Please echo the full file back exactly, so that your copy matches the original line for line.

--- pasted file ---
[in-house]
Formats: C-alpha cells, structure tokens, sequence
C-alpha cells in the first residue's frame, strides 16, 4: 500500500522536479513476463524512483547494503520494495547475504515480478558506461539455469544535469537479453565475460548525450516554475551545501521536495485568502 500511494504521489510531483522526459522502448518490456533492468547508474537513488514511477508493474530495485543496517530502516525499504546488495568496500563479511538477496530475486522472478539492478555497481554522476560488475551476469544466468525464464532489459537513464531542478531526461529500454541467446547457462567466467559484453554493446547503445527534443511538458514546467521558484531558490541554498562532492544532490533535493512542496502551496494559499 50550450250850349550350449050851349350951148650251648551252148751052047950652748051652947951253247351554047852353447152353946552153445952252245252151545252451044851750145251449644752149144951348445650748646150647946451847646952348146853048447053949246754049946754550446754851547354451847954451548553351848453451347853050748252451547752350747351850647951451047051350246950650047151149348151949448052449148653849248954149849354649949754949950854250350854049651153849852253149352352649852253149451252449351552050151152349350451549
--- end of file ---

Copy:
[in-house]
Formats: C-alpha cells, structure tokens, sequence
C-alpha cells in the first residue's frame, strides 16, 4: 500500500522536479513476463524512483547494503520494495547475504515480478558506461539455469544535469537479453565475460548525450516554475551545501521536495485568502 500511494504521489510531483522526459522502448518490456533492468547508474537513488514511477508493474530495485543496517530502516525499504546488495568496500563479511538477496530475486522472478539492478555497481554522476560488475551476469544466468525464464532489459537513464531542478531526461529500454541467446547457462567466467559484453554493446547503445527534443511538458514546467521558484531558490541554498562532492544532490533535493512542496502551496494559499 50550450250850349550350449050851349350951148650251648551252148751052047950652748051652947951253247351554047852353447152353946552153445952252245252151545252451044851750145251449644752149144951348445650748646150647946451847646952348146853048447053949246754049946754550446754851547354451847954451548553351848453451347853050748252451547752350747351850647951451047051350246950650047151149348151949448052449148653849248954149849354649949754949950854250350854049651153849852253149352352649852253149451252449351552050151152349350451549